The law of the seas
The second part of a series.
THE GULF OF ADEN — When American forces in the Gulf of Aden find a suspected pirate skiff, they don’t send in the Marines, Navy SEALs or other combat forces. The first people to confront the suspected pirates are members of a Coast Guard Law Enforcement Detachment.
That’s because the military is handling Somalia’s piracy as a criminal problem, not as a military one. Big warships notwithstanding, sailors are combating the pirates with an eye toward a successful criminal prosecution in Kenyan courts, and that requires a whole team of legal and law enforcement personnel.
"Going back centuries, piracy has always been a crime, an international crime, punishable by courts," said Navy Lt. Paul Richelmi, a lawyer on the USS Boxer.
Each country in Combined Task Force 151, the U.S.-led counter-piracy effort in the Gulf of Aden, focuses on criminal prosecution instead of offensive operations, and has worked out its own way to prosecute the pirates it catches. The American process works through the Kenyan system using Coast Guard and Navy personnel to collect the evidence.
Coast Guard Lt. j.g. Dave Ratner and the other members of the eight-person Law Enforcement Detachment 409 on USS Boxer have experience chasing drug sellers and other smugglers in the Caribbean and the Pacific. The smugglers are trying to move cargo around, while the pirates are committing violent acts. But the rest of the work is largely similar.
"We’re here to chase people in small craft like we do in the Caribbean and the Pacific," he said. "What they’re doing, they’re simply violating the law."
The team boards the boats of suspected pirates with a focus on preserving evidence. Every member of the team is subject to be called to testify in Kenyan courts and trained in how to testify and what types of evidence those courts are looking for.
The Naval Criminal Investigative Service takes over once the Coast Guardsmen have the skiff secured. They gather evidence in much the same way as a stateside investigator would. Each piece of evidence gets logged, secured and tracked from the time the investigators get it until the time they hand it over to Kenyan authorities. For added weight, someone videotapes the ship’s entire encounter with the pirates. After they return to the ship, the investigators then write up a report of everything they find and turn it over with the evidence to the Kenyan authorities.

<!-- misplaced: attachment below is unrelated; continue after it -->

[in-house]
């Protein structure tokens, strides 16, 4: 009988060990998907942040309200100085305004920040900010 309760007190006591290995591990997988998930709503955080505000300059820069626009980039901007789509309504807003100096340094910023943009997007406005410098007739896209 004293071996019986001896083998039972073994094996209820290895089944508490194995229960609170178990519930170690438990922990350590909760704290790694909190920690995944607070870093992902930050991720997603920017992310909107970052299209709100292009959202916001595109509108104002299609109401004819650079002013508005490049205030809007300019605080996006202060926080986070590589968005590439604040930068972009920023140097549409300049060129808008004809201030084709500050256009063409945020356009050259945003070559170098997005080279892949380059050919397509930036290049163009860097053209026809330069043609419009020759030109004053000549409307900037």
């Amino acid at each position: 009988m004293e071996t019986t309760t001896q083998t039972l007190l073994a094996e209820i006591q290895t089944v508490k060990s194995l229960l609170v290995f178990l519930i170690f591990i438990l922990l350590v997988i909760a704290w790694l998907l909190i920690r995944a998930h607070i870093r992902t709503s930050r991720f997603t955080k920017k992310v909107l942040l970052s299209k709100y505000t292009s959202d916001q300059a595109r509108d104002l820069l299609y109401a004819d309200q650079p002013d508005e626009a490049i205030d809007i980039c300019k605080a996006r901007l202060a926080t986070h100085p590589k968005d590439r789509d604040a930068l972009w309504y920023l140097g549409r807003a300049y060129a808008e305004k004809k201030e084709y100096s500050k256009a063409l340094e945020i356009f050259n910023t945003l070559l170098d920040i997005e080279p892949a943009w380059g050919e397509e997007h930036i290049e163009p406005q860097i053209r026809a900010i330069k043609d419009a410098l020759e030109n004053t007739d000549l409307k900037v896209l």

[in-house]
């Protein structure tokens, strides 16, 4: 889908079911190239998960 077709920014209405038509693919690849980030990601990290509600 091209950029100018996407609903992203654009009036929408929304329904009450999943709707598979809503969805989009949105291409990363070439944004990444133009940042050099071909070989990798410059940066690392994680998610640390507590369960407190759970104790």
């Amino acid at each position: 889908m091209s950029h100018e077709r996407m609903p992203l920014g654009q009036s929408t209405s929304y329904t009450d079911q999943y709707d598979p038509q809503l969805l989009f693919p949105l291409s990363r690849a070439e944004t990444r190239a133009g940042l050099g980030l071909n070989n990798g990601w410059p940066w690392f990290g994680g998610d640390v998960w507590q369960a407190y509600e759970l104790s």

Said Richelmi: "For us, the trick is collecting the evidence and attributing it to each individual pirate and handing it over to Kenya."
The pirates are taken back to the USS Boxer if the task force commander determines that there’s enough evidence to detain them. The Americans don’t interrogate the suspects because the Kenyans only accept confessions done in front of Kenyan magistrates, Richelmi said. They don’t even try to uncover the piracy networks as intelligence officers in Iraq do with insurgent cells.
"Our job is just to get the evidence for them," Richelmi said. "If they (the Kenyans) want to get confessions, that’s fine. We don’t do that."
Instead, the ship acts more like a county jail, said Petty Officer 1st Class Steven Lester, a master of arms on the USS Boxer. Sailors simply get basic personal information from the pirates, such as their name or the language they speak, and check them over for any injuries or diseases, which are taken care of on the ship if found.
The pirates are then given clean clothes and confined in an empty space on the main vehicle deck that serves as a makeshift jail, Lester said, adding that leaders didn’t want to use the ship’s brig for the pirates. The masters of arms have ringed plywood around the space, the width of a two-car garage and twice as long. The task force then hands the suspects to Kenyan authorities for prosecution at the first opportunity.
"We’re acting as a moving holding facility," he said.
How Combined Task Force 151 fights the pirates
PATROLLING: Some countries not in the task force have their navies escort convoys of ships from their own countries. This provides extra protection, but it also slows traffic and limits the area that the navy ships can cover. It could also make the governments liable for any ships that the pirates successfully capture. Instead, the CTF 151 ships spend their days patrolling a specific area.
DISTRESS CALL: The vessel under attack calls nearby navy ships over bridge-to-bridge radio. The military advises the ship under attack to take evasive maneuvers and warns them not to stop.
AERIAL VIEW: The navy ship launches helicopters if it doesn’t already have them in the air. Because of their speed, the aircraft arrive on scene first and begin identifying the pirate skiffs by looking at the contents of the boats. Video records the entire encounter.
SMALL BOATS: A boarding party, whose composition varies depending on which ship they came from, is launched in small "rigid-hulled inflatable boats." A sniper in one of the helicopters often provides additional cover.
CALL OUT: As the boarding party approaches, an interpreter asks the pirates over a loud speaker to put their hands in the air. The pirates almost always comply.
BOARDING: In the case of the United States, a Coast Guard Law Enforcement Detachment team does the initial boarding. They first secure the skiff and those on board to make sure it’s not a threat. They then make sure it’s seaworthy. They then search the skiff and radio back what they find. If there’s sufficient evidence, they will detain the pirates.
INVESTIGATING: The Coast Guard team and Naval Criminal Investigative Service Personnel perform a crime scene investigation on the boat, taking photos and collecting evidence similar to terrestrial crime scenes.
SOURCE: CTF 151 and Coast Guard Law Enforcement Detachment 409